“In the past my husband used to abuse me. He didn’t count me or our daughters as human beings… he used to force me into having sex.” That is how Bikani, a Nepali woman, with two daughters, initially summarized her ten-year marriage. The experience of Ashram and Bikani is not uncommon in Nepal. A recent study carried out by Equal Access International (hyperlink) and Emory University found that 34% of survey respondents had experienced intimate partner violence in their lifetime and 25% had experienced physical or sexual abuse from their spouse in the past 12 months.
Today, things could not be more different for Bikani and her husband Ashram, thanks to Change Starts at Home.
“The programme had a very influential impact in our life. Earlier he did not talk to me about any of his plans… now we talk to each other about most of the things we do. Even our sexual relationship only happens after mutual consent,” said Bikani.
Her husband, Ashram, said, “from the sessions we learned how to analyze the consequences of our behaviour and how it will impact us. Now, even when I get angry, I remember the things that were discussed in the sessions and try to tame my temper.”
Change is a programme designed by Equal Access International, an NGO that creates positive social change for millions of people across the developing world that has been working in Nepal since 2003, and funded by DFID as part of the ‘What Works to Prevent Violence Against Women’ global programme.
Change enlisted 360 married couples, including Bikani and Ashram, to participate in nine months of weekly listening and discussion groups sessions (LDG) where they would listen to an original radio drama about couples dealing with real-life problems. The accompanying discussion sessions, guided by trained facilitators using the Change curriculum, allowed participants to express themselves, both to peers of the same sex and their spouses, whilst taking part in activities focused on the major theme of that week’s episode. For many, this has been the first time that they communicate openly with their partners and, most importantly, communicate as equals, a simple yet powerful change.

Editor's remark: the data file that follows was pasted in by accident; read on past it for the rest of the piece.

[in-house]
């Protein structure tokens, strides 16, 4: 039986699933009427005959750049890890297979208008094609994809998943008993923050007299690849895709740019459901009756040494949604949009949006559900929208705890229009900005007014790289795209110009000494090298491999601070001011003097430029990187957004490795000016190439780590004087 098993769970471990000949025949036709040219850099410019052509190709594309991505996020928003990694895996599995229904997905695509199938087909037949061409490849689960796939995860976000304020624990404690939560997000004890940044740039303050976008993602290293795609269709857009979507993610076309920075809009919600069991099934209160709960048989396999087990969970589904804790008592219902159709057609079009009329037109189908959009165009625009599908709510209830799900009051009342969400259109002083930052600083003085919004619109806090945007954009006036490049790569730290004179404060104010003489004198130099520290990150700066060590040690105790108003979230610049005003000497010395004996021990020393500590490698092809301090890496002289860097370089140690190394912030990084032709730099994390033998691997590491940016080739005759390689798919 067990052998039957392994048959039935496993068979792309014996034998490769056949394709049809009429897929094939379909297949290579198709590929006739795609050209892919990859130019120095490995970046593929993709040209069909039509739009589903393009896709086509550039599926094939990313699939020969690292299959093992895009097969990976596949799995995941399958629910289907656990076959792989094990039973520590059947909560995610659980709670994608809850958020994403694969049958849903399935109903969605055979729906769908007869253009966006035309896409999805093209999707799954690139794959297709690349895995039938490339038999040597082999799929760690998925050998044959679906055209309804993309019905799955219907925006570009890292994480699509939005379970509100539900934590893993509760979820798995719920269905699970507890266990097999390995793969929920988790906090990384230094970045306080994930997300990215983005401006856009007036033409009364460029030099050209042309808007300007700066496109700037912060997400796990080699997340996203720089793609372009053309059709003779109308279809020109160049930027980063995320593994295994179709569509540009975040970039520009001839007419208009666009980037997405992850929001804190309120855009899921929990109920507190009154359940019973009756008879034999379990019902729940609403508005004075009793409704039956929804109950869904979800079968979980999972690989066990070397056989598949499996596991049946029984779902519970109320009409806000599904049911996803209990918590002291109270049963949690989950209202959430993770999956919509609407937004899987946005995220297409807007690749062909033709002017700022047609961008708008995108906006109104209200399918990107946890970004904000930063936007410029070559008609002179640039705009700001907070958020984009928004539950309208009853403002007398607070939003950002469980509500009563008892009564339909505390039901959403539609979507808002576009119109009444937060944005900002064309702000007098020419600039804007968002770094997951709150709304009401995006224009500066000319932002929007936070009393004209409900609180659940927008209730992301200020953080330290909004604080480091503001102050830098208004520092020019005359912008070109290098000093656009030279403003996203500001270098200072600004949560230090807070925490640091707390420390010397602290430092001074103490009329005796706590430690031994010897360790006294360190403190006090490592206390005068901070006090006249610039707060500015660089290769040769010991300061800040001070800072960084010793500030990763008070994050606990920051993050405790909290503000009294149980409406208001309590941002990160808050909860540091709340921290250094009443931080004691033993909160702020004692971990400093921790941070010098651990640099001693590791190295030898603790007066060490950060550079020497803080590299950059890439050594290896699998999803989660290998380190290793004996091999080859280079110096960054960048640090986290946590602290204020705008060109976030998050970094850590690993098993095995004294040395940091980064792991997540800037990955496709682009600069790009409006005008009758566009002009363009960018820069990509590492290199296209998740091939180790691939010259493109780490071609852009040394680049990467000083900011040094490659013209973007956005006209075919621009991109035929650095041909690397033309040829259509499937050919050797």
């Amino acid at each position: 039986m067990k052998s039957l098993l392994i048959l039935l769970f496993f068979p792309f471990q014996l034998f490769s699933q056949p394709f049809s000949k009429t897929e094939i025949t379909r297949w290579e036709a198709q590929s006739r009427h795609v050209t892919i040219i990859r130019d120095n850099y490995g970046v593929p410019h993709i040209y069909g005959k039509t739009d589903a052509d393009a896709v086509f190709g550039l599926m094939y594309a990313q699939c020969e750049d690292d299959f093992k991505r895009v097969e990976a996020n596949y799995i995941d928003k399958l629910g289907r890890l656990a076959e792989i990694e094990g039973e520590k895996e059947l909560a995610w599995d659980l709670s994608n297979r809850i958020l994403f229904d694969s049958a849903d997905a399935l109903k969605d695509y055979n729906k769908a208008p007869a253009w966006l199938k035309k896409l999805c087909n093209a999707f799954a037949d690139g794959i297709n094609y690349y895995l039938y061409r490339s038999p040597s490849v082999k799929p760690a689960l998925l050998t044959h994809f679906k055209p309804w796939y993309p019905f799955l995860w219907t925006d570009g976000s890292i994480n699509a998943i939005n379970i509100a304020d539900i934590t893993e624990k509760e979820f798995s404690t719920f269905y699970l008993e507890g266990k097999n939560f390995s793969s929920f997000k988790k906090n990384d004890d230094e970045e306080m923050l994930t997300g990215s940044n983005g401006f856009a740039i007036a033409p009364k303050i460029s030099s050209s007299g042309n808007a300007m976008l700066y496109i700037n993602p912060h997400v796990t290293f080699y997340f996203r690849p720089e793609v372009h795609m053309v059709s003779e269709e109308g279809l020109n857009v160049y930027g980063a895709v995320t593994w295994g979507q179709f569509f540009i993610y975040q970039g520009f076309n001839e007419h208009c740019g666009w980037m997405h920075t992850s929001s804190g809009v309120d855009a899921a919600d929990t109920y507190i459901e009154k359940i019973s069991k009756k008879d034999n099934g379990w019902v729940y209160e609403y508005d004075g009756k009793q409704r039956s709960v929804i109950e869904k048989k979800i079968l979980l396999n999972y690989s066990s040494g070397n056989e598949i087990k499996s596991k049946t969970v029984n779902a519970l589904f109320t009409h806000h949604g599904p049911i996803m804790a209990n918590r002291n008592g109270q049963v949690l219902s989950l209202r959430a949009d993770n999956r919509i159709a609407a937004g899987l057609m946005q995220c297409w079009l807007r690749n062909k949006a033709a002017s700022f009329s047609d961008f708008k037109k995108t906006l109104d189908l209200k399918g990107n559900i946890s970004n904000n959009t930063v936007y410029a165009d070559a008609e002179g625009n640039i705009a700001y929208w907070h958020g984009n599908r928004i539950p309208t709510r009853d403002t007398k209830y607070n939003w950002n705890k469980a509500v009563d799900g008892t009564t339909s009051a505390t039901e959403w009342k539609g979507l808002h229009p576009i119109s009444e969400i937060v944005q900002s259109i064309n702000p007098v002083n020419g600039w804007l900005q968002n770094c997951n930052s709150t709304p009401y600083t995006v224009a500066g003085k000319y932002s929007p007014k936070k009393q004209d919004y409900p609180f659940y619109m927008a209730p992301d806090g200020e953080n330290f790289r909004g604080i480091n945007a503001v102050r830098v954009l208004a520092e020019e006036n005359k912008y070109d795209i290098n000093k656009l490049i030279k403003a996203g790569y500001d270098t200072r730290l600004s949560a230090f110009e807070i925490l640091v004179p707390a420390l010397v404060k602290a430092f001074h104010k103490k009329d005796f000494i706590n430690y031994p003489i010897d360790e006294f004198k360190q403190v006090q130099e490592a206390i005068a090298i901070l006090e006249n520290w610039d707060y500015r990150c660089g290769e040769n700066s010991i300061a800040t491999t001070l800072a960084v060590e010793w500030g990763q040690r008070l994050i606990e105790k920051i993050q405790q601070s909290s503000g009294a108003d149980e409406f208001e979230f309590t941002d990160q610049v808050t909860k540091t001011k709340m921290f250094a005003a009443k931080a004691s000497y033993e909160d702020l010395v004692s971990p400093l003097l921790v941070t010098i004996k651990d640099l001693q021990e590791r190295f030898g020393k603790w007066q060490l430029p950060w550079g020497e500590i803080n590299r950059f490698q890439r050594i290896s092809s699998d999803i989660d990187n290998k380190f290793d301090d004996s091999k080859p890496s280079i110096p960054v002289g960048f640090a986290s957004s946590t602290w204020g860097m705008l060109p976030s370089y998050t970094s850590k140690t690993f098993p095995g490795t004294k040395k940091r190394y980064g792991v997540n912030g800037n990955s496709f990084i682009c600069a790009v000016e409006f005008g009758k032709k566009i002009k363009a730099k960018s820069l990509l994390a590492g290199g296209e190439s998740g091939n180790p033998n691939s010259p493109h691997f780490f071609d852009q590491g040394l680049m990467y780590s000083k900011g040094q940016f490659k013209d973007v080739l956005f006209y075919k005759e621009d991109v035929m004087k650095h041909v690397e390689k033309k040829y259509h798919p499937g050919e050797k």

By the end of the project, over 90% of LDG members reported a positive change in themselves or their relationship and almost 90% noticed a change in their spouse. Overall, Change recipients report an increase in joint-decision making with husbands including their wives in financial planning; husbands openly supporting their wives with household chores and childcare, and engaging in consensual sex.
Both Bikani and Ashram are keen not to return to the way things were. With their daughters doing better at school now, the couple is looking forward to a more positive future. Ashram is grateful to his wife for initiating a change and hopes they can inspire the same in others.
“I know if it weren’t for my wife, then my home would have been destroyed. My wife endured everything in the hope that I would change and now we have a good relationship and good relationships with our relatives. I even tell my friends and neighbors about the good things I have learned from the radio program and the weekly sessions,” said Ashram.
Change is a successful example of how innovative research and programming can be used to address and end intimate partner violence. Its key findings were shared by Equal Access’ Lead Researcher Binita Shrestha at the fifth SVRI Forum in Brazil in partnership with What Works.